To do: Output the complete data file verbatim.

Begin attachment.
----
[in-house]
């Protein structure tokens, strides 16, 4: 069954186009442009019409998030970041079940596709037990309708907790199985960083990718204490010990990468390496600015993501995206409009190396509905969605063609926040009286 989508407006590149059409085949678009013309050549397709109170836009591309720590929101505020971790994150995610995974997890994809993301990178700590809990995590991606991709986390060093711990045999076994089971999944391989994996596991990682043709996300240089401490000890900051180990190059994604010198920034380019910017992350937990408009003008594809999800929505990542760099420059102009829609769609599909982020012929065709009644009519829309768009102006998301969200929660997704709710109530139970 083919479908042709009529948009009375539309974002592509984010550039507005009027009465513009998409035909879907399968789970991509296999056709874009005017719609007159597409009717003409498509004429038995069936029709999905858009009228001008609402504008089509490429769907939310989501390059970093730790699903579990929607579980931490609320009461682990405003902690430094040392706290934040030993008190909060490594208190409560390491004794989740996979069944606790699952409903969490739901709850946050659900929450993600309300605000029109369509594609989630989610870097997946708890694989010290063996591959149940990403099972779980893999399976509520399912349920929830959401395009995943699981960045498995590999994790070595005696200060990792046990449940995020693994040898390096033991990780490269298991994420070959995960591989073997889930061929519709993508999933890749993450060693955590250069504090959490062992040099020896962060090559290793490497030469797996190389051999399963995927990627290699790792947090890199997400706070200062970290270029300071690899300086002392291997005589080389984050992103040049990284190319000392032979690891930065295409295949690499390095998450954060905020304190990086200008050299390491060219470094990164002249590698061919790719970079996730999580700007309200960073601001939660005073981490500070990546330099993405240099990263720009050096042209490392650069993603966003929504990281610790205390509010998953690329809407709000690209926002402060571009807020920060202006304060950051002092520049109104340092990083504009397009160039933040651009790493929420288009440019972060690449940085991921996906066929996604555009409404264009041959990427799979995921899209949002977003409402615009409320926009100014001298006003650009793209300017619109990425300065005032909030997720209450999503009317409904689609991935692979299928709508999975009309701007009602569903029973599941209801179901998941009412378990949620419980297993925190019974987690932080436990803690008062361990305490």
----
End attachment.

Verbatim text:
[in-house]
């Protein structure tokens, strides 16, 4: 069954186009442009019409998030970041079940596709037990309708907790199985960083990718204490010990990468390496600015993501995206409009190396509905969605063609926040009286 989508407006590149059409085949678009013309050549397709109170836009591309720590929101505020971790994150995610995974997890994809993301990178700590809990995590991606991709986390060093711990045999076994089971999944391989994996596991990682043709996300240089401490000890900051180990190059994604010198920034380019910017992350937990408009003008594809999800929505990542760099420059102009829609769609599909982020012929065709009644009519829309768009102006998301969200929660997704709710109530139970 083919479908042709009529948009009375539309974002592509984010550039507005009027009465513009998409035909879907399968789970991509296999056709874009005017719609007159597409009717003409498509004429038995069936029709999905858009009228001008609402504008089509490429769907939310989501390059970093730790699903579990929607579980931490609320009461682990405003902690430094040392706290934040030993008190909060490594208190409560390491004794989740996979069944606790699952409903969490739901709850946050659900929450993600309300605000029109369509594609989630989610870097997946708890694989010290063996591959149940990403099972779980893999399976509520399912349920929830959401395009995943699981960045498995590999994790070595005696200060990792046990449940995020693994040898390096033991990780490269298991994420070959995960591989073997889930061929519709993508999933890749993450060693955590250069504090959490062992040099020896962060090559290793490497030469797996190389051999399963995927990627290699790792947090890199997400706070200062970290270029300071690899300086002392291997005589080389984050992103040049990284190319000392032979690891930065295409295949690499390095998450954060905020304190990086200008050299390491060219470094990164002249590698061919790719970079996730999580700007309200960073601001939660005073981490500070990546330099993405240099990263720009050096042209490392650069993603966003929504990281610790205390509010998953690329809407709000690209926002402060571009807020920060202006304060950051002092520049109104340092990083504009397009160039933040651009790493929420288009440019972060690449940085991921996906066929996604555009409404264009041959990427799979995921899209949002977003409402615009409320926009100014001298006003650009793209300017619109990425300065005032909030997720209450999503009317409904689609991935692979299928709508999975009309701007009602569903029973599941209801179901998941009412378990949620419980297993925190019974987690932080436990803690008062361990305490």